Stephen R. Sylvanie / Special to the Home News
Friday, Feb. 13, 2009 | 2 a.m.
Just like most basketball fans do not refer to Magic Johnson by his real name, those involved with the Cimarron-Memorial hoops program do not address Brayden Quackenbush by what is on his birth certificate. To the Spartans, their senior shooting guard is simply known as "Quack."
"Outside of basketball, most people call me Brayden, but here, the only name I go by is 'Quack,'" Quackenbush said. "One day our assistant coach tried to call me 'Brayden,' but he just ended up saying 'Brandon.' So he went back to 'Quack' because there's no way you're getting that mixed up with anything else."
Cimarron coach Steve Boyack said the nickname is not intended to tease as much it is to show affection for one of the school's most beloved student athletes.
"He's well-liked around the community because he's a quality kid," Boyack said. "He's close to a 4.0 student."
Prior to the season, Quackenbush was voted on as a co-captain by teammates.
"When things break down, he's the one that pulls it back together on the floor," Boyack said. "He doesn't make mistakes. He's a great kid, very heady on the floor and he knows what we're wanting to do as coaches."
Cimarron senior forward Dale Puckett, who is the Spartans' other co-captain, said Quackenbush is a positive influence.
"He's one of those guys that's good to have not only as a teammate, but as a friend as well," Puckett said. "He's real down to Earth. He's a real smart guy. He makes good decisions on and off the court."
Quackenbush's value became clear during a play-in game to make the Sunset Regional playoffs last season against Centennial.
Cimarrron was trailing in the contest when Quackenbush was violently elbowed just above the eye.
"It dropped him to the ground and there was blood all over the place," Boyack said. "He would have kept playing, but he couldn't in that game. The guys rallied around that, saying 'We're going to go win this for 'Quack.'"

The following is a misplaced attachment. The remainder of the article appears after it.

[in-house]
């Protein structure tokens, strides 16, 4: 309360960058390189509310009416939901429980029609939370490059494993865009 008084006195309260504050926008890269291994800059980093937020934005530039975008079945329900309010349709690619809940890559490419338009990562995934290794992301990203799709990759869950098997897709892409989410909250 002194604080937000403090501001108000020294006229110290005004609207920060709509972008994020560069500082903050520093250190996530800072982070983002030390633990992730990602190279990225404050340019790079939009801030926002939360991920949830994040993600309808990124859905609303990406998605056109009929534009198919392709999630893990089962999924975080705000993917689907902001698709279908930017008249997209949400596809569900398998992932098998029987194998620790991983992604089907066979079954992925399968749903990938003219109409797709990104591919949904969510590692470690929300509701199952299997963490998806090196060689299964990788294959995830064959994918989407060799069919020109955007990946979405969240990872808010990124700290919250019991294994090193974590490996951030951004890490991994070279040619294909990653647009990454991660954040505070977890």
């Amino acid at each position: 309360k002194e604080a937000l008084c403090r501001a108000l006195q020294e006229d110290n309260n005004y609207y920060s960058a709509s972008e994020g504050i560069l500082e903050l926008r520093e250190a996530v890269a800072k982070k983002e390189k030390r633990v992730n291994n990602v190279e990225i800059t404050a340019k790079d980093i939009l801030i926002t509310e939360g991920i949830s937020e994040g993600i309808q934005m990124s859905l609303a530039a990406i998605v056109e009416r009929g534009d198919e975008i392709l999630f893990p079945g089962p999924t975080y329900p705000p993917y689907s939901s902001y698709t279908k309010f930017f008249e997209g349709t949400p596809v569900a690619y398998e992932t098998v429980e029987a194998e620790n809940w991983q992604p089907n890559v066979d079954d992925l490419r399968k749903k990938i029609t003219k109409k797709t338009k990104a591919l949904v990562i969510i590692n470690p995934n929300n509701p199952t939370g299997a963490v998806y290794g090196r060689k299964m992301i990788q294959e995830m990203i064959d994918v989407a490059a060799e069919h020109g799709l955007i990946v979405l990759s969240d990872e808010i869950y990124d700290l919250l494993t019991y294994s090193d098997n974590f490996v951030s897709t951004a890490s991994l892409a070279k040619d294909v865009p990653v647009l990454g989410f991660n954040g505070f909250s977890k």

Cimarron ended up winning the contest and made the playoffs, narrowly losing to state title contender Bishop Gorman in the quarterfinal.
Quackenbush played with a large patch around his head and still has a noticeable scar above his eye to commemorate the incident.
"Coach was getting in our face for not playing hard that Centennial game," Quackenbush said. "Then after I got hit in the face I was in the back room getting stitched up. When I came back out, next thing I knew we were up by 5 or 6 points. So hopefully it helped."
Quackenbush has also received credit for keeping Cimarron together after the loss of Michael Cutright, who led Southern Nevada in scoring as a junior for the Spartans last year before transferring to Cheyenne shortly before the start of season. Cutright was ruled ineligible at Cheyenne.
"That was a surprise to all of us," Quackenbush said. "We were some of the last people to know in some cases with the news and parents at other schools talking about it. The next thing we knew, he was gone and it was a different team without him. Changes had to made at the last minute to keep our team together."
After losing Cutright's nearly 30 points a game, Cimarron had to change its entire offense to get all five players involved.
It wasn't an easy transition, but Quackenbush said he was proud the Spartans didn't fall apart and currently have battled to a 14-15 record as of Feb. 9.
"(Cutright leaving) was a shock to everybody," Boyack said. "But (Quackenbush) was one that didn't let it phase him. He just said 'We'll go with what we've got,' and in a sense, he helped keep them together."
Christopher Drexel can be reached at 990-8929 or email@example.com.